I’ve avoided talking about politics over the last six months or so, because well, I’m a Republican that is going to vote for Clinton and a lot of the people I know are voting for Trump.
I just can’t do it, even before the recent madness. None of the people that I know personally that are voting for Trump are racist, and this includes some of my nicer and more thoughtful friends and relatives. But I do consider Trump to be a racist, and in Ferguson we don’t use that word lightly. There is no other way to characterize his avid support for the Birther movement, among other positions.
Often there’s a kernel of truth in what Trump says. We do need secure borders. Our trade agreements should protect our interests. But then he takes that kernel of truth and, over and over again, wraps it in racism. There’s a line in the Declaration of Independence: “We hold these truths to be self-evident, that all men are created equal…” I still think it’s one of the greatest ideas in history, and I still believe in it. I don’t think Donald Trump does. In my mind that alone disqualifies him from being our President.
On the other side, I just don’t find Clinton to be all that objectionable.
She has always seemed, to me, to be a pragmatic, triangulating centrist. I have friends that say they are voting for Trump to keep Hillary from naming left-wing Supreme Court Justices. Maybe. But I have a hard time thinking that Clinton is going to nominate anyone other than centrists, middle of the road judges – she will still have to get them through a Republican Senate.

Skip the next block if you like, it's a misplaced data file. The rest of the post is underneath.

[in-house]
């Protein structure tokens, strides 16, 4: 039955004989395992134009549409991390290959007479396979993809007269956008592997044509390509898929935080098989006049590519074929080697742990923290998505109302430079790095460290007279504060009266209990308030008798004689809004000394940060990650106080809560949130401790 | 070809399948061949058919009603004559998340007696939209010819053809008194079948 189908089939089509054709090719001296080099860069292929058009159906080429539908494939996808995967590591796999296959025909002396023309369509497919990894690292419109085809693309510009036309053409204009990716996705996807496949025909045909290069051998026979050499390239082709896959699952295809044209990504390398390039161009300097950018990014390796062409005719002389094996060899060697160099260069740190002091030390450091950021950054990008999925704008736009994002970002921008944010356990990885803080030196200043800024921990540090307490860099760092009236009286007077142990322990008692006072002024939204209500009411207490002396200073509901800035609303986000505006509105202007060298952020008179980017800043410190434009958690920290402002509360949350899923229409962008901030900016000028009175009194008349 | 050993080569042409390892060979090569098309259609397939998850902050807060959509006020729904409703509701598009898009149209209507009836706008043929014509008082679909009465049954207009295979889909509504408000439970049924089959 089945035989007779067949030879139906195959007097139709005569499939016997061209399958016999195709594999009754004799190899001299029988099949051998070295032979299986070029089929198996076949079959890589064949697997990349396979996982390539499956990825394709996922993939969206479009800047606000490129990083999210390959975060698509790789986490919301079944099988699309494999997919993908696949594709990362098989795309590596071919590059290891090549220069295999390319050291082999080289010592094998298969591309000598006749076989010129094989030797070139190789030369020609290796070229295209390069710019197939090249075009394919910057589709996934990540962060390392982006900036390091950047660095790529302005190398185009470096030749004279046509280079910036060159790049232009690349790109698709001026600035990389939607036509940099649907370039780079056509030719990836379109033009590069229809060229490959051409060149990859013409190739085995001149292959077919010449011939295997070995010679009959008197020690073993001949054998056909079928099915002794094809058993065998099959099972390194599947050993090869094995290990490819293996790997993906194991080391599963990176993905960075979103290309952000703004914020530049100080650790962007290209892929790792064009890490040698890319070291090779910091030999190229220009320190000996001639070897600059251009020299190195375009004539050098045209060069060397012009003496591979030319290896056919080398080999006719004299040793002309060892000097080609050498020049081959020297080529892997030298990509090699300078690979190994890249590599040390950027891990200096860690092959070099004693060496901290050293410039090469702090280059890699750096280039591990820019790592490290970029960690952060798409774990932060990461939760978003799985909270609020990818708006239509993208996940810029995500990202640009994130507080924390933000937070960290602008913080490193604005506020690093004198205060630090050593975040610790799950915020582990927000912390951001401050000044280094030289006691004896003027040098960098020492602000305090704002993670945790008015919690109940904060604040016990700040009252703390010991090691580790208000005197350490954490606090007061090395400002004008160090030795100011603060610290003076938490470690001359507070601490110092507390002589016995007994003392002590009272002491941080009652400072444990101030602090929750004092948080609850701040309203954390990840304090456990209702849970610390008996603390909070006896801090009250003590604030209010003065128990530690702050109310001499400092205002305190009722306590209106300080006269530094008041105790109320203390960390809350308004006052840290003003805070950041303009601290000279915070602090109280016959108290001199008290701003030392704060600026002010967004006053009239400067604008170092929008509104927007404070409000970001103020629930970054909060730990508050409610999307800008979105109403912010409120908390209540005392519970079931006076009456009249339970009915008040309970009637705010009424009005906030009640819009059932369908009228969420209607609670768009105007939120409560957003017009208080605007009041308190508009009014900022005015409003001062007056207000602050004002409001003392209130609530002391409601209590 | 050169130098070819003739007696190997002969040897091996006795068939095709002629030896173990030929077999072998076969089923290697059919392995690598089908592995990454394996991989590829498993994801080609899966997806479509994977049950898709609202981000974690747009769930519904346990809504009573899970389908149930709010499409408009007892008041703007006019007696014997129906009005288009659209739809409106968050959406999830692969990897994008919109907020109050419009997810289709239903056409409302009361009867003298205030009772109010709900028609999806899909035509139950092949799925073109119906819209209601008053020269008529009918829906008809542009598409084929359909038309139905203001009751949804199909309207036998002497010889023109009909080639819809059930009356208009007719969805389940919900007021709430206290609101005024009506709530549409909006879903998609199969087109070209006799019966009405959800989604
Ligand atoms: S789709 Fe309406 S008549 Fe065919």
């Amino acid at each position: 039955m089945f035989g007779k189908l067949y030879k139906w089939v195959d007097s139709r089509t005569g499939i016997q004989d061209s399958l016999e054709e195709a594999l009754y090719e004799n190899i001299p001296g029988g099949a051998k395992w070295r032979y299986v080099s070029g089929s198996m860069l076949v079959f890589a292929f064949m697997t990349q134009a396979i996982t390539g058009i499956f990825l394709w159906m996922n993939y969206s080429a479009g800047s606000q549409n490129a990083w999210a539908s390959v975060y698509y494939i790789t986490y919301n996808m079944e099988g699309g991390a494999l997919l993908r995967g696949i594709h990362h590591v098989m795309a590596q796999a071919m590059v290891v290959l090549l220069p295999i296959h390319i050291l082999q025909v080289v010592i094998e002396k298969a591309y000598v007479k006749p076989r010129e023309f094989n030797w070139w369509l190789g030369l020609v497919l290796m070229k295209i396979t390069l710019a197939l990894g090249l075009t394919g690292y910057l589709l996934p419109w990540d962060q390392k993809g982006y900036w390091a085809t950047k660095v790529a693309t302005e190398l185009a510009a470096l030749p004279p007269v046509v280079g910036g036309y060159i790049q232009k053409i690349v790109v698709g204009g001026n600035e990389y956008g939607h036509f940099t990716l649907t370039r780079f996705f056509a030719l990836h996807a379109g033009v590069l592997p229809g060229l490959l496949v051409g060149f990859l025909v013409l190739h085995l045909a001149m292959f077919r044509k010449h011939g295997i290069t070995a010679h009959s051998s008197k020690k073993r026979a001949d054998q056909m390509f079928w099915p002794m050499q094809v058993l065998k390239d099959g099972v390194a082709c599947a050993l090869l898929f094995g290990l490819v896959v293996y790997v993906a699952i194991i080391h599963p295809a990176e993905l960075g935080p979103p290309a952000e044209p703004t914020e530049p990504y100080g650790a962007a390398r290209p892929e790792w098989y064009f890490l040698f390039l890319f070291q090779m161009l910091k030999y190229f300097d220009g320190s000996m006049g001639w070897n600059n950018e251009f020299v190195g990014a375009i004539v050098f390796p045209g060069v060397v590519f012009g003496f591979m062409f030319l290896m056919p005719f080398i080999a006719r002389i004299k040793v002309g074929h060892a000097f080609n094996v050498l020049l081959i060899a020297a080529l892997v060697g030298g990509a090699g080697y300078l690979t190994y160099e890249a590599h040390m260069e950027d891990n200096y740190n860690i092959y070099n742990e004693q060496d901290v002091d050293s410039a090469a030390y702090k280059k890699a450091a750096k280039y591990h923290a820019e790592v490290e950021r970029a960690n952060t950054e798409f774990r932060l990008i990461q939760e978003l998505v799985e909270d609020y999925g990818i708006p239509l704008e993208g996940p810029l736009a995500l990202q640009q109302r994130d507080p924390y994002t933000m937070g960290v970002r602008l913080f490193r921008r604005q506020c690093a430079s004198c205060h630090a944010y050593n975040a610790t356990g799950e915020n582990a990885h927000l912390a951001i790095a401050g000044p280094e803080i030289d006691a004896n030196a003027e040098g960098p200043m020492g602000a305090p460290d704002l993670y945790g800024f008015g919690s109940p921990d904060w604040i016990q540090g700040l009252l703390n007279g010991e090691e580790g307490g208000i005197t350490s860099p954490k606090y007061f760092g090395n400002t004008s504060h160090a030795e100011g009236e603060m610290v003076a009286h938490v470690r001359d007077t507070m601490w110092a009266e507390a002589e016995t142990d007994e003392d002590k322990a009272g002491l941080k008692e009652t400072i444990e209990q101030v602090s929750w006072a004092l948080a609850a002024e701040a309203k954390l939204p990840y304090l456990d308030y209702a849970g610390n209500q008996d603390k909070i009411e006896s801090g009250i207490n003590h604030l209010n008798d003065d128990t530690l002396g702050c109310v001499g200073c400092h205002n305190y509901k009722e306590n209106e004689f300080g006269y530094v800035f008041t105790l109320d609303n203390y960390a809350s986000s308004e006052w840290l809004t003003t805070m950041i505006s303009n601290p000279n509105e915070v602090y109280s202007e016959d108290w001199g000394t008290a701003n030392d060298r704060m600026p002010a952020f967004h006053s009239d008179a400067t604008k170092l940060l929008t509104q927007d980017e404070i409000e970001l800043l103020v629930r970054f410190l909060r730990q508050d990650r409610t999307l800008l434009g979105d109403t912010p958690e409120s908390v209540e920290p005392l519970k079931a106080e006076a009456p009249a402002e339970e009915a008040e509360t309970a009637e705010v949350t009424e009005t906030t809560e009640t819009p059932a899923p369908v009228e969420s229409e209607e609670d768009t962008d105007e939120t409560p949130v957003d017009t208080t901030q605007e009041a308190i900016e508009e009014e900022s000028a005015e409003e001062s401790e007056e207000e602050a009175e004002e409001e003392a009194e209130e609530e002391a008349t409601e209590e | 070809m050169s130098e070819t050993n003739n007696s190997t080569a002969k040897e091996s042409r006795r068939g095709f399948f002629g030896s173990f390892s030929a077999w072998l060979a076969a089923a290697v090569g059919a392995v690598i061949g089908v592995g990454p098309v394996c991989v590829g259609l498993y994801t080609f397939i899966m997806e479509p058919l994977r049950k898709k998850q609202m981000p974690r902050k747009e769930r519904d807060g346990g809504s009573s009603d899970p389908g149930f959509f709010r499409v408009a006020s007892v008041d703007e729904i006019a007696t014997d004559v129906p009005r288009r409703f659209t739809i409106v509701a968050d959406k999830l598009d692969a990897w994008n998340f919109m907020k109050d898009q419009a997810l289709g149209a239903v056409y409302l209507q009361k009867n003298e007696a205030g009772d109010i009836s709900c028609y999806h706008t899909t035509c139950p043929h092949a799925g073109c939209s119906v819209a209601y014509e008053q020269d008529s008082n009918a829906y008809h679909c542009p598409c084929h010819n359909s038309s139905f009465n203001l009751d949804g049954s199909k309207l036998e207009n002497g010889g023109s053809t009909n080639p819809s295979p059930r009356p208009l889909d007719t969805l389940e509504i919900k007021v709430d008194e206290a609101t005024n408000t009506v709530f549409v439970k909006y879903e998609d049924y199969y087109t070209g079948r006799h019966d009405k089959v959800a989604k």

I also have a hard time believing that Trump would actually nominate the judges on the list he circulated. He has a forty-year history of making promises to business partners, banks, investors, vendors, and then going back on his promises. If he actually won, is there any reason to think he would live up to his promise on the judges? It’s easier for me to believe that if elected he would decide to stick it to the traditional Republicans that weren’t enthusiastic for him, just because he can.
Benghazi, to me, seems like a made up issue. She wasn’t responsible for overseeing security for the compound and when the State Department did ask for additional money for security Congress said No. Yes, the Administration withheld information on the attack and maybe even released misleading information. But governments do this all the time. President Eisenhower’s administration denied U2 flights over Russia until one was shot down, to name just one example. I understand that if more information had been released sooner it might have helped Governor Romney’s chances. But I have a hard time getting mad at Secretary Clinton or even the Obama Administration for playing the game of governance the way it’s always played.
The email server doesn’t bother me either. Members of the last Bush administration regularly used private email addresses to conduct official business and yes General Powell did use a private email server and recommended the same to Clinton. Like Powell, Clinton might have been occasionally careless, but they weren’t sending nuclear launch codes or troop movements, they were emails about alliances and affairs of other governments. Yes, she used her private email exclusively, and yes this can be seen as proof of her sense of entitlement. But all politicians seem to have a sense of entitlement. And if entitlement really is a disqualifier, is anyone actually suggesting that Clinton has a greater sense of entitlement than Trump?
I’ve certainly voted for Republicans I was less than enthusiastic about just because they had the R by their names on the ballot; I do take party loyalty seriously. But for me this means a loyalty to a set of core beliefs, an approach to governance. I actually find that Clinton is much closer to many of the beliefs I hold dear, far more than Trump. So as strange as this sounds, in this twisted election I believe I am voting for the best Republican in the race – I’m voting for Hillary Clinton.